So, while the writer’s words had direct application to his immediate target audience, they could just as easily have been written of us. Paul is assuming here that his readers are Christians, but he is charging them to “remember” their former state when they were “outside of Christ.” While we should not dwell on our “past lives,” neither should we forget the plight from which the Lord has delivered us. Both verses 11 and 12 urge us to “remember” that “at one time” that we were alienated from the truth of God.

Here Paul urges his readers to recall five things about their former state, and all are mentioned in verse 12.

  • In the first place, they were “separated from Christ.” Literally, the text reads “without Christ.” Although people may speak respectfully of Jesus and even hold Him in high regard, the sad reality is that they are disconnected from Him relationally until they turn from their sins and embrace Him as Lord and Savior.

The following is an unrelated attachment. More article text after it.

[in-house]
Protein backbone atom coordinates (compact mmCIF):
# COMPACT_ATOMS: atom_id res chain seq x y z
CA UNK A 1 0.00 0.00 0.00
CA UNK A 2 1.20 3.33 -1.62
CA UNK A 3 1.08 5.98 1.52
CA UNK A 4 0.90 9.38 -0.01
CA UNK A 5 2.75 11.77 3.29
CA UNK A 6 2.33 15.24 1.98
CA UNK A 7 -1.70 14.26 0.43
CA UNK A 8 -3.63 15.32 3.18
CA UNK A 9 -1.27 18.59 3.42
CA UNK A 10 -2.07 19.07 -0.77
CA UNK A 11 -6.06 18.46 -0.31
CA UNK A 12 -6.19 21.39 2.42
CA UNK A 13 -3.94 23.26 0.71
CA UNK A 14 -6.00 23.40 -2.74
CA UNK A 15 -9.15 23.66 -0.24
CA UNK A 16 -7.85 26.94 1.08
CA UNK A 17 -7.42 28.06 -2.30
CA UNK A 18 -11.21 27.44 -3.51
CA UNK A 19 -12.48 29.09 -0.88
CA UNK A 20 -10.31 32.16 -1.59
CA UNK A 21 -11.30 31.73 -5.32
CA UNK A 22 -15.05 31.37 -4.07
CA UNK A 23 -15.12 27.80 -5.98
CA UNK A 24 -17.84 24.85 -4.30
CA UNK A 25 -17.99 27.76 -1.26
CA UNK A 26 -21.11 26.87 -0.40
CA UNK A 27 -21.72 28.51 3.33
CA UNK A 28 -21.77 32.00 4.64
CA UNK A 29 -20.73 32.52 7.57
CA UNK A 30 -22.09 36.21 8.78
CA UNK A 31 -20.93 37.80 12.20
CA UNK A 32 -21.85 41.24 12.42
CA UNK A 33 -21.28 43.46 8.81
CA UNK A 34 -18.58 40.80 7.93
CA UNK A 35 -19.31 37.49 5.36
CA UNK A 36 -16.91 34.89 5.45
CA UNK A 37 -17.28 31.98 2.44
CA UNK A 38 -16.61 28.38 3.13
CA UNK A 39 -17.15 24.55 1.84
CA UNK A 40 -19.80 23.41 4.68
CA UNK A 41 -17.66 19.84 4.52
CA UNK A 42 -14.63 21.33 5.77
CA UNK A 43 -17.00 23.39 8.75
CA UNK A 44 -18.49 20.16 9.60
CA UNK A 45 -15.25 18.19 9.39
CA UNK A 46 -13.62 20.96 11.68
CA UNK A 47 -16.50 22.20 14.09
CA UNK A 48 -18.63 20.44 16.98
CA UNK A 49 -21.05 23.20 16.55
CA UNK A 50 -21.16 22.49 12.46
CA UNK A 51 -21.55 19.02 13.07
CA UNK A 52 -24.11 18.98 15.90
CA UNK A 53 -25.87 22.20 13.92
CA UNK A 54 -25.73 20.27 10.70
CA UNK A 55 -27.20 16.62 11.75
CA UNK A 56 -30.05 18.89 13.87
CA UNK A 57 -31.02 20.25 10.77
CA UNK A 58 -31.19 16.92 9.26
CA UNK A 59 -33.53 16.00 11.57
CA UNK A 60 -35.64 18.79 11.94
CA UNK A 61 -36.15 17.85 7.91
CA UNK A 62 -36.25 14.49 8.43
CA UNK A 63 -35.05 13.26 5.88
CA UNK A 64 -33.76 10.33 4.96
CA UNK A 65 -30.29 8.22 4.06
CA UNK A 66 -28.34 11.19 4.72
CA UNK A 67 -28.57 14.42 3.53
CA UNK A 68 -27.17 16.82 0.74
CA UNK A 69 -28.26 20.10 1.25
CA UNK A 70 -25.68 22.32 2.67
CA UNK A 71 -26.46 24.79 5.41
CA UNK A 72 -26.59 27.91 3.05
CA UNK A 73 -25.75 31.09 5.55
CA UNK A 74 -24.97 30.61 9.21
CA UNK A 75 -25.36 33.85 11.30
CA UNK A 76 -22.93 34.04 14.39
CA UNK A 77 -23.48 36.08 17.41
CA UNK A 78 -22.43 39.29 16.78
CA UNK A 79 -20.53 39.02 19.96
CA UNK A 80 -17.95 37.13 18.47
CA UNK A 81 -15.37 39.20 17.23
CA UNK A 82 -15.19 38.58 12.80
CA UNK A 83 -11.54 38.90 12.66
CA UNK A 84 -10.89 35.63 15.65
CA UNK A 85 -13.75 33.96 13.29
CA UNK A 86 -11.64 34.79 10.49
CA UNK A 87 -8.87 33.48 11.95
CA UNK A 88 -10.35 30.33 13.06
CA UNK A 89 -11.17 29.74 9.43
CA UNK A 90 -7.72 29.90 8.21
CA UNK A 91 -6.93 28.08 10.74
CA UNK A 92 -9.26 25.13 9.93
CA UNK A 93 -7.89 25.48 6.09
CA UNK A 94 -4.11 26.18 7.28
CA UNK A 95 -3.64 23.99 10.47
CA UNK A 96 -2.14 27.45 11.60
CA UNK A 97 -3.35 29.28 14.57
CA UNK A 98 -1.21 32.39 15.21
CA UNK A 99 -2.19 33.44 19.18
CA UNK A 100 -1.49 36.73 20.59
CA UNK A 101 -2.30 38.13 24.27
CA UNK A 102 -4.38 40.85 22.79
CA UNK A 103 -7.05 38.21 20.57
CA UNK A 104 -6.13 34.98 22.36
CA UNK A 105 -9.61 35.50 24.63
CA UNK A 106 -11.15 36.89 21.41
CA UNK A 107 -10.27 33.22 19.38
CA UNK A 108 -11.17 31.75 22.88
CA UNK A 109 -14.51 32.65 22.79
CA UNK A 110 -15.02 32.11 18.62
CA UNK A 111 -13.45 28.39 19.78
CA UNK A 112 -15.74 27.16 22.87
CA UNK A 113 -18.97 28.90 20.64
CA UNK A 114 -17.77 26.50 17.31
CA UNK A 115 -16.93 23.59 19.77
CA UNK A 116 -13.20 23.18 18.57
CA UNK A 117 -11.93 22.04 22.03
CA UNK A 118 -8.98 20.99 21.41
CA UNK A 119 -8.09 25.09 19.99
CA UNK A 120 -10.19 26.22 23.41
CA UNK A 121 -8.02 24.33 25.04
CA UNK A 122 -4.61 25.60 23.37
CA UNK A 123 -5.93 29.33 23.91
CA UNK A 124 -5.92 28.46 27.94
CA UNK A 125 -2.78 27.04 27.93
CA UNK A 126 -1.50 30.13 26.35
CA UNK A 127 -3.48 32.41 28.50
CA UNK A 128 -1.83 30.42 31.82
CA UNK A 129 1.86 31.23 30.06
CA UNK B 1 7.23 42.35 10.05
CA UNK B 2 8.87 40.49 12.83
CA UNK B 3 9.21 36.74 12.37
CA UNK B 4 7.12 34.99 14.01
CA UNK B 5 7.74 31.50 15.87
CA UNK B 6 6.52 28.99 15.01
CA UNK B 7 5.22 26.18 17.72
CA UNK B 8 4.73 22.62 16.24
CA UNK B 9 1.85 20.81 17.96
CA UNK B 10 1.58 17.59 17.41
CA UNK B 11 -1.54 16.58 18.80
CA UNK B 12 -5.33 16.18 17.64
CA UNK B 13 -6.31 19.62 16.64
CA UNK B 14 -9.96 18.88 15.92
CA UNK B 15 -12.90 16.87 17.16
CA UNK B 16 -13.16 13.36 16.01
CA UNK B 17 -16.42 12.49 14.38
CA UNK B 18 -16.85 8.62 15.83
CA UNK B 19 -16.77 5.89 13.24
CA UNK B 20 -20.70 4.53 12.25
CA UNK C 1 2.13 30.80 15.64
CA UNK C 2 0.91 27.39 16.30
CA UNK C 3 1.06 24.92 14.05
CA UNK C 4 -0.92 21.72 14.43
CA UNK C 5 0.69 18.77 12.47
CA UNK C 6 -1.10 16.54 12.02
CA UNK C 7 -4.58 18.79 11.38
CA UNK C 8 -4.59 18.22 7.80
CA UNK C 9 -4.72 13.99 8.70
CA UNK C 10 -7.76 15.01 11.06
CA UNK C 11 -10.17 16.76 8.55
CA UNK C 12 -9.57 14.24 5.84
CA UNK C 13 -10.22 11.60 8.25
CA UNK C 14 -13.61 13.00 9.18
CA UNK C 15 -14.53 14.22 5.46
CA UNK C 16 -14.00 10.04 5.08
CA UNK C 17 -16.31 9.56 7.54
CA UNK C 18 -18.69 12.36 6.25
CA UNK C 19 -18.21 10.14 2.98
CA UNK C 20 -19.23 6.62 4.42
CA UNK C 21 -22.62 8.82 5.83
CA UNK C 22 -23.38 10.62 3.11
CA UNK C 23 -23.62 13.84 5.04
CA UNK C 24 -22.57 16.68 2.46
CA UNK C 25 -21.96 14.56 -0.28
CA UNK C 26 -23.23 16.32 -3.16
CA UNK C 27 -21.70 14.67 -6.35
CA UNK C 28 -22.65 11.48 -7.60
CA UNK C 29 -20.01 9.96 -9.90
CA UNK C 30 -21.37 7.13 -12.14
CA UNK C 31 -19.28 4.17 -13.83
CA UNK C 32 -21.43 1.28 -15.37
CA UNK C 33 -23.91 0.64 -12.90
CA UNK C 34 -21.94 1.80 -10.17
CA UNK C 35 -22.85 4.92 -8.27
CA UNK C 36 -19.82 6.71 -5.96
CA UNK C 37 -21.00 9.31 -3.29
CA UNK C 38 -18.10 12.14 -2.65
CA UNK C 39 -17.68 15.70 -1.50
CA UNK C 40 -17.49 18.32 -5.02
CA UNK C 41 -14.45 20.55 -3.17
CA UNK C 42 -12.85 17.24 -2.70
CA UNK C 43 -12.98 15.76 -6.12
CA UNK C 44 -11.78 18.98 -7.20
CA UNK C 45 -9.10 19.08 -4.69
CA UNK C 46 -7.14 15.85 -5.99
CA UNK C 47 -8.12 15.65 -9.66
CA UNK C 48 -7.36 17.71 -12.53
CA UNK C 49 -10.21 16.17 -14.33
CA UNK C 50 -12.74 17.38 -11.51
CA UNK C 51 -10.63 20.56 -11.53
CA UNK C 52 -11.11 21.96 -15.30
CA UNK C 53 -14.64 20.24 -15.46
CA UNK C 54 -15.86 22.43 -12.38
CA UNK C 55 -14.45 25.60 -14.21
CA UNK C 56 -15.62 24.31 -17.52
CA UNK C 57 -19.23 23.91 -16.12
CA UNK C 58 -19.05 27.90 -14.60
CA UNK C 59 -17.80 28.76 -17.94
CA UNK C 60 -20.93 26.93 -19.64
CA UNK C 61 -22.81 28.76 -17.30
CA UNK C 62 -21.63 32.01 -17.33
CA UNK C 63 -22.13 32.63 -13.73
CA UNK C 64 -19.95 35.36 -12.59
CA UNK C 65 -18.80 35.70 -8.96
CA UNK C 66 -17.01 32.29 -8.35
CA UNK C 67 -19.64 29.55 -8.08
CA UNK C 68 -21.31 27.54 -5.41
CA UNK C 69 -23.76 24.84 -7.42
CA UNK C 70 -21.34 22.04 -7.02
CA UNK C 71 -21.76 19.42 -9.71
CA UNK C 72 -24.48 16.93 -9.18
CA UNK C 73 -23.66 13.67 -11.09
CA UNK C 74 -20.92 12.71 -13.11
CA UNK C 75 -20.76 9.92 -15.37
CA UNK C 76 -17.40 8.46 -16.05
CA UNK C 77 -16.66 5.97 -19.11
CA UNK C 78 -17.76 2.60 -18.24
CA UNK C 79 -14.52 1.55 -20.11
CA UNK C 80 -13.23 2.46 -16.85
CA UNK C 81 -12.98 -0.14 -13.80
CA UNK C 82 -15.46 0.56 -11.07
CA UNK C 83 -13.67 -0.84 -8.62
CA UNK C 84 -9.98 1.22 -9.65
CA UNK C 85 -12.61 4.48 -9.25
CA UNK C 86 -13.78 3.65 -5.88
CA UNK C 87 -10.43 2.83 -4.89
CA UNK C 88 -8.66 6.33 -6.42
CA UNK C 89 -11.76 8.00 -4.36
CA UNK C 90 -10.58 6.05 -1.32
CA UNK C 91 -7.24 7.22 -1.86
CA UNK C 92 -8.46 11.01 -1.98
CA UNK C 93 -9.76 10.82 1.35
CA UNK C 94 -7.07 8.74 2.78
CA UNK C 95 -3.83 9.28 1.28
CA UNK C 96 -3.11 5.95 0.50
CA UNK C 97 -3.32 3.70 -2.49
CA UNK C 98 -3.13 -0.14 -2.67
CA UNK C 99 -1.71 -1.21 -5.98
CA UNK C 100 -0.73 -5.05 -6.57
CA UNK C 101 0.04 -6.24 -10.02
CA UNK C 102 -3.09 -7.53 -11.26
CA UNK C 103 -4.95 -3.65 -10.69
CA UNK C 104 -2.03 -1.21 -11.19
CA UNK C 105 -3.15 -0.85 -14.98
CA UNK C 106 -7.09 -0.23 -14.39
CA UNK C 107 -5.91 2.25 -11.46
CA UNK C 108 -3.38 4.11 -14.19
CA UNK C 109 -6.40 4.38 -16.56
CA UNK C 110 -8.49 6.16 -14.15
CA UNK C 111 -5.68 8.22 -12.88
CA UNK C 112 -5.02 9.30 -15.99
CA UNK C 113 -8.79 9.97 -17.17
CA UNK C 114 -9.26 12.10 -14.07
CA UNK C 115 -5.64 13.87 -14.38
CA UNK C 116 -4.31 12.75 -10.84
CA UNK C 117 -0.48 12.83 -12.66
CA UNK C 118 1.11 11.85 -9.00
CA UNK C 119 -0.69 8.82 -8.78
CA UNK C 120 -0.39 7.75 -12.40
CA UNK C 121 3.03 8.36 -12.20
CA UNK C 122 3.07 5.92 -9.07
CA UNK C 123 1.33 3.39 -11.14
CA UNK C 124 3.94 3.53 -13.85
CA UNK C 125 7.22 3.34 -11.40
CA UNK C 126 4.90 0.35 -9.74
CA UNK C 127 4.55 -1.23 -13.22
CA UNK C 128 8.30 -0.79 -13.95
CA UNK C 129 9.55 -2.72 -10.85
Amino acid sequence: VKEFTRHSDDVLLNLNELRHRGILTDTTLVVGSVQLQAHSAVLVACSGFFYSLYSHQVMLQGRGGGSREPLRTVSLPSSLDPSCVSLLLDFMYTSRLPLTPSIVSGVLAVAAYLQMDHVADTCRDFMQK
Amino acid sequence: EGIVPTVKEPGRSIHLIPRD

• Secondly, they were “alienated from the commonwealth of Israel.” As we have noted, “alienation” refers to being “excluded from” or “left out of” something. Israel had been chosen by God to bear His light of His salvation to the world. The Gentiles had no such privilege.
  • That led inevitably to their being “strangers to the covenants of promise,” which God had first made with Abraham and then confirmed to the Jewish people. In this sense, the Gentiles were “outsiders” and isolated from any covenant relationship with the Lord.